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New or inexperienced users are sometimes faced with their question (or answer) being closed without any detailed feedback, or even without any comments on their post.

While this is definitely the way to handle spam, it would frustrate users in particular when they put quite some effort into their post. I am afraid that it would even scare them away from CV.

⮚ shouldn't serious users get least one individual feedback before their post is closed?

Here is a recent example. The user split up their question into four points, addressing various thoughts they had when trying to analyse their data. It thus became a very long and complex question that is probably too complex to answer as a whole. Therefore maybe no answer can be accepted as "answering the question to the fullest". However it is clear (at least to me) that this was a thoughtful question, but for the user the answer is: Closed. This question needs to be more focused. It is not currently accepting answers. A decision was taken within three hours after the question was posted, but apparently no discussion in comments going on before vtc.

I am afraid that this can make users think they are unwelcome, and that no-one bothered to actually read their question.

What does the community think about this issue?

Edit:

Personal comments may lead to an endless discussion about closing reasons, and it is perfectly understandable if they are avoided.

Would it be an option to have automatic replies for new users that indicate that it was not a machine that closed their question?

Such as

Welcome to CV. At least three reviewers have read your question and found it needs to be more focused. It is therefore not currently accepting answers, but it will be reconsidered when edits have been made to improve it.

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    $\begingroup$ What does, "Is it OK" mean, ultimately? People usually try to leave comments, but it's extra work, especially when you are doing a lot of stuff maintaining the site and there is a world outside of the site to attend to. I wouldn't want someone to skip voting to close because they don't have time to formulate good comments and engage in a conversation right now. I don't see how there is a meaningful, workable rule to be made here. $\endgroup$ Jul 22, 2023 at 12:05
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    $\begingroup$ @gung-ReinstateMonica, I deeply appreciate and admire your and all mods work and don't want to put extra load on you. It is clear that you would not want to provoke an extended comment discussion by leaving a name for complaining. What about a slightly longer version for questions that did not get any reaction before, like "three users read your question and voted to close because...". I am concerned that it just may come over as an automatic reply from an anonymous machine. $\endgroup$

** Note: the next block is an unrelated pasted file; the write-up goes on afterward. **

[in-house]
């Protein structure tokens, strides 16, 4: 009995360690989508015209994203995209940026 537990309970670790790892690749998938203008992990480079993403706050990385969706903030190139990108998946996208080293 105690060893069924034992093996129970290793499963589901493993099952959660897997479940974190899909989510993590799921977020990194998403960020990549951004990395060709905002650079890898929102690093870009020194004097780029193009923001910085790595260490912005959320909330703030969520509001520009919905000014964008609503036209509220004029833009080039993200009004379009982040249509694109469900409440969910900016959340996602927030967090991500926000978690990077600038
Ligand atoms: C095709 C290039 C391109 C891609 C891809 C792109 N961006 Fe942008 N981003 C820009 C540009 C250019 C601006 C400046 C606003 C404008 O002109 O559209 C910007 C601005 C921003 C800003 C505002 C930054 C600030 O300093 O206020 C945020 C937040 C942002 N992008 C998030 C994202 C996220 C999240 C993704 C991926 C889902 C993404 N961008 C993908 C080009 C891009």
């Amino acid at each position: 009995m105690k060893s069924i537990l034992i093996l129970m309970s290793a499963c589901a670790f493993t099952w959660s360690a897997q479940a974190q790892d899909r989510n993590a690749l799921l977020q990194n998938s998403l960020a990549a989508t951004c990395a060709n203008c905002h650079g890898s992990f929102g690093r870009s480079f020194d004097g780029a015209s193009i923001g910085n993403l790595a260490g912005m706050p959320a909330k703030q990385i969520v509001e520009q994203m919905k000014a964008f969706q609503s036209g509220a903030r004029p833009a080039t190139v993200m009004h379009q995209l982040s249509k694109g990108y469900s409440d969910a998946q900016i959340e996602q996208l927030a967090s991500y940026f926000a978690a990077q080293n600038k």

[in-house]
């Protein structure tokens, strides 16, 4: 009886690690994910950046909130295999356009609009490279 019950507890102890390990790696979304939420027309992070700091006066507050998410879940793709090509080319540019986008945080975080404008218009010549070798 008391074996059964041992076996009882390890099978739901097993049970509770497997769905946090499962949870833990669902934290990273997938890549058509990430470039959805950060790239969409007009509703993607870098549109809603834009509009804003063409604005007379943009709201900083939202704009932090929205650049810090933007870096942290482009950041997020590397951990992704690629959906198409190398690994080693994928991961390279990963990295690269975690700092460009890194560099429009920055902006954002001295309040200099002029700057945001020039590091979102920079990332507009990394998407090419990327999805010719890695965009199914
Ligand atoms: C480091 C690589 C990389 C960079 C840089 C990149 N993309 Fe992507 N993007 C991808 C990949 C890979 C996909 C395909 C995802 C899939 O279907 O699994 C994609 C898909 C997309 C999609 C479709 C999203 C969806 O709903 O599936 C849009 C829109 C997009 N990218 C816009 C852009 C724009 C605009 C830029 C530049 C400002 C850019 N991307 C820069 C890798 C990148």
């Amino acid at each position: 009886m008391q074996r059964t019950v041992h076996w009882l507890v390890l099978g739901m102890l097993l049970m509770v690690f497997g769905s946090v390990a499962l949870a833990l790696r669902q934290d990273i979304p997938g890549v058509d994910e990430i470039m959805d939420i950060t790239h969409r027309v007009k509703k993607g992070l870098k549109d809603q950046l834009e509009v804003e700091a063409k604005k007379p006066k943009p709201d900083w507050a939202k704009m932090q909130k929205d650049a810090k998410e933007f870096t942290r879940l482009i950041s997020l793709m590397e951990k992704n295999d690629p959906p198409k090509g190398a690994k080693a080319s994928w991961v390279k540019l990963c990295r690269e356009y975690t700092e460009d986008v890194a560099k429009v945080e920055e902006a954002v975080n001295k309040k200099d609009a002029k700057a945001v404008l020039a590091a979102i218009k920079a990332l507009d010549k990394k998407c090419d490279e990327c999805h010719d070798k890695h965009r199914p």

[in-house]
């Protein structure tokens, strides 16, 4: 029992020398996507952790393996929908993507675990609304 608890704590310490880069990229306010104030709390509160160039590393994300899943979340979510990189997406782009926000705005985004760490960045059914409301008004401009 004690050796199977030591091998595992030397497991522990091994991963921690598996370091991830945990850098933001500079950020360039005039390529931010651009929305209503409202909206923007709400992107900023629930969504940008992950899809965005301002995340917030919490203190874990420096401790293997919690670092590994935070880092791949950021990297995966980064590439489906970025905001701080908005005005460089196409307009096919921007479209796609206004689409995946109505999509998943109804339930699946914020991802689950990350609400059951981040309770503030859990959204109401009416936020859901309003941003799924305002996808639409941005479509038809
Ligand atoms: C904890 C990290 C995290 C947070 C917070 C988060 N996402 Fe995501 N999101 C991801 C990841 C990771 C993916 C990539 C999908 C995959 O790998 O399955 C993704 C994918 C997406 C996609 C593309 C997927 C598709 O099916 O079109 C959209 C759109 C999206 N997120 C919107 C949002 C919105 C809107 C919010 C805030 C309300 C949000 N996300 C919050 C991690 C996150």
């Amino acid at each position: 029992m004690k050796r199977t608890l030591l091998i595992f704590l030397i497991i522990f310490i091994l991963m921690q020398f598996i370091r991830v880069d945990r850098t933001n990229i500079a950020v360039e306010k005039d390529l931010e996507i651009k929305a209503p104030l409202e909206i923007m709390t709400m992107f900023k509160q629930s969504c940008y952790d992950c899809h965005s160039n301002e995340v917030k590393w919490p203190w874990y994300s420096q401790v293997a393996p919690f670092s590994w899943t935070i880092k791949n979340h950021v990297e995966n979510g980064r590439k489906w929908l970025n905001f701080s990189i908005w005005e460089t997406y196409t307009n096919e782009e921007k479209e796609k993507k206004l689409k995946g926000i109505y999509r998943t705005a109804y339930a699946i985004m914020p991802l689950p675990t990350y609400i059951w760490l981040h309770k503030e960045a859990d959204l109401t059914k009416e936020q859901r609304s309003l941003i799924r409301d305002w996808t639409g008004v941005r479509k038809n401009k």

– Ute
    Jul 22, 2023 at 12:29
  • $\begingroup$ @gung-ReinstateMonica I became aware that I phrased my question a bit too opinionated. I was just concerned about new users feeling unwelcome and their questions (or answers) treated by an AI rather than by humans, and abandonning their question. $\endgroup$
    – Ute
    Jul 22, 2023 at 13:10
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    $\begingroup$ No problem, @Ute. I'm certainly not offended. (BTW, I haven't been a mod for several years now.) Your idea of a slightly expanded close notice seems like a good one to me. That would be a system-wide change that would need to be implemented by SE's developers. You could ask on Meta Stack Exchange. $\endgroup$ Jul 22, 2023 at 16:47
  • $\begingroup$ Yes, i used mod as a generic term for users engaging in moderating activities. I'll check out Meta Stack Exchange and look if this is a concern that applies elsewhere, too. One might want to keep a short "harsh" version too, to deter apparent spam. $\endgroup$
    – Ute
    Jul 22, 2023 at 17:05
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    $\begingroup$ "Would it be an option to have automatic replies for new users that indicate that it was not a machine that closed their question?" +1. A few days ago I came across a question flagged as needing clarification; in the comment section, the OP asked if the moderation message was a false positive from a bot, because they genuinely didn't see what wasn't clear. I can't find the question again, so it's possible that they have deleted it since. If it is not complicated to change the moderation messages, I think it might be valuable to show that they originate from human beings. $\endgroup$
    – J-J-J
    Jul 22, 2023 at 17:57
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    $\begingroup$ I applaud the intent and wouldn't mind your suggested additional language. But as to personalised suggestions for each question, the problem is there are too few of us experienced users relative to the number of newbie questions. And given that we are volunteering our time and expertise, asking that new users read the help and follow it doesn't seem like an unreasonable ask. $\endgroup$
    – mkt
    Jul 22, 2023 at 20:22